Walking off the field a state champion, South Pointe defensive backs coach Calvin McCullough couldn’t resist one last bit of teaching.
Turning to senior cornerback Devion Williams, McCullough said, “if you had listened to me half the time, you could have had twice as many interceptions.”
Both shared a wry smile.
South Pointe (12-3), at one point earlier this season staggering with a 2-3 record, rattled off 10 straight wins, the final one coming Saturday evening at Williams-Brice Stadium in the 3A state championship game. It was a 21-7 smothering of Hartsville (14-1) that showed off the Stallion defense.
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“Welcome to South Pointe defense. That’s what we do,” said Stallions coach Strait Herron, who claimed his second state title in four years.
Hartsville came into the game undefeated and averaging 376 offensive yards per game, churning up turf with its ruthless wing-t rushing attack. But the Stallions held the Red Foxes, who won the 2012 3A title with an undefeated season, to just 210 total yards and only 95 rushing on 35 carries.
“We knew they were real heavy run, and we feel like if you’re gonna run the football and not even respect the pass, we can add people to stop it,” said South Pointe defensive coordinator Jason Winstead, who also commended the Stallions’ scout team for effectively replicating Hartsville’s scheme in practices leading up to the game.
South Pointe grabbed a 14-0 halftime lead to put the Red Foxes and their run-based offense in an unfamiliar and uncomfortable position. But Jeff Calabrese’s team halved the lead on a touchdown run with 53 seconds left in the third quarter.
At a crossroads in a season that essentially started last December, the Stallions responded in state champion fashion. Quarterback Greg Ruff guided South Pointe 63 yards on nine plays, the final snap of the drive a 17-yard touchdown pass to junior receiver Josh Wilkes, who cushioned the ball with a cloud-soft over-the-shoulder catch for the six points with about nine minutes left to play.
“That touchdown right there made them lose their momentum,” said Wilkes, after a quick photo shoot with his family in the stands. “It was a fade route. I really jumped late, but as you see, my arms are long.”
“Unbelievable,” is the word Herron used to describe Wilkes’ grab. “We try to get our guys as much help as we can with colleges; if somebody doesn’t notice that guy, they’re missing a boat. There’s probably some right now thinking, ‘hey man, keep that name quiet.’ Great throw and a great catch.”
South Pointe’s 14-0 lead was the Red Foxes’ second-biggest halftime deficit of the season. Hartsville trailed Marlboro County 16-0 earlier this season, before coming back to win.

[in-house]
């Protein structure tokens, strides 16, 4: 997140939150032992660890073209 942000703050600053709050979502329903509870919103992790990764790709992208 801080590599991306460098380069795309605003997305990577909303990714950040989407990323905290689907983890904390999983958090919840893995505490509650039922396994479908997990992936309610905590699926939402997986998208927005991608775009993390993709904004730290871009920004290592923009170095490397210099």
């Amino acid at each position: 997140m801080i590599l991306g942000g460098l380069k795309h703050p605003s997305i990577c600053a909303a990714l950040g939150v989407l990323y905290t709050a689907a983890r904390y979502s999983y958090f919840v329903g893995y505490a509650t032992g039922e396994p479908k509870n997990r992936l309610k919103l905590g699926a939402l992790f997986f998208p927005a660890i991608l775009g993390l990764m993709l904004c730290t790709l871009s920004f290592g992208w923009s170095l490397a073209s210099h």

In a 24-minute first quarter, South Pointe only had the ball for 2 minutes, 20 seconds, running seven plays for just 13 yards. Hartsville was unable to transfer its domination of the clock into points on the scoreboard, though, a pair of drives sputtering out.
South Pointe took the lead in the second quarter, piecing together a 10-play, 80-yard drive to jump out 7-0. Zaylin Burris ran for 13 yards on first down, before Ruff lofted a 30-yard pass into Nick McCloud’s arms. Ruff, who was 13-of-18 for 154 yards and three touchdowns, then found Quay Brown leaking out toward the left corner of the end zone for a 12-yard touchdown with 9 minutes, 39 seconds left in the first half.
The Stallions doubled their lead after forcing a Hartsville three-and-out, and punt. Brown caught consecutive first down balls from Ruff, before the junior QB scrambled away from chasing Red Foxes to fire a 27-yard pass to Deshawn Davis at the Hartsville 9. Ruff later hit Brown in the back of the end zone for another touchdown and a 14-0 lead with 3 minutes, 51 seconds left in the half.
Brown caught a pair of touchdown passes for the second straight week.
“We like throwing the ball to him,” said Herron. “Very, very proud of him and happy that he’s with us.”
South Pointe out-gained Hartsville 147-6 in offensive yardage during the second quarter to take control of the game. After Hartsville’s brief third quarter revival, highlighted by one of its just two red zone appearances, Herron’s squad reclaimed the upper hand early in the fourth quarter en route to the school’s third state championship in nine years of varsity football action. What a turnaround for a team that looked buried in September.
“The rewarding part is that we taught our kids that it’s a team game,” said Herron. “It takes every single one of us and it doesn’t matter who you are, you’ve got to play for the team, not for yourself. We had guys I know for a fact were thinking, ‘man, I got to get into college, I’ve got to get a scholarship,’ and it wasn’t about us as a team, it was about them individually. They changed that attitude and decided, ‘hey, we need to win football games.’”
The Stallions felt mighty good - they looked almost relieved during postgame revelry - at the top of the 3A mountain after an arduous hike full of the usual headaches, stress and bruising learning experiences of high school football. That afforded McCullough the chance for one last joking “I-told-you-so” as they headed into a locker room full of teenagers and grown men freaking out alike.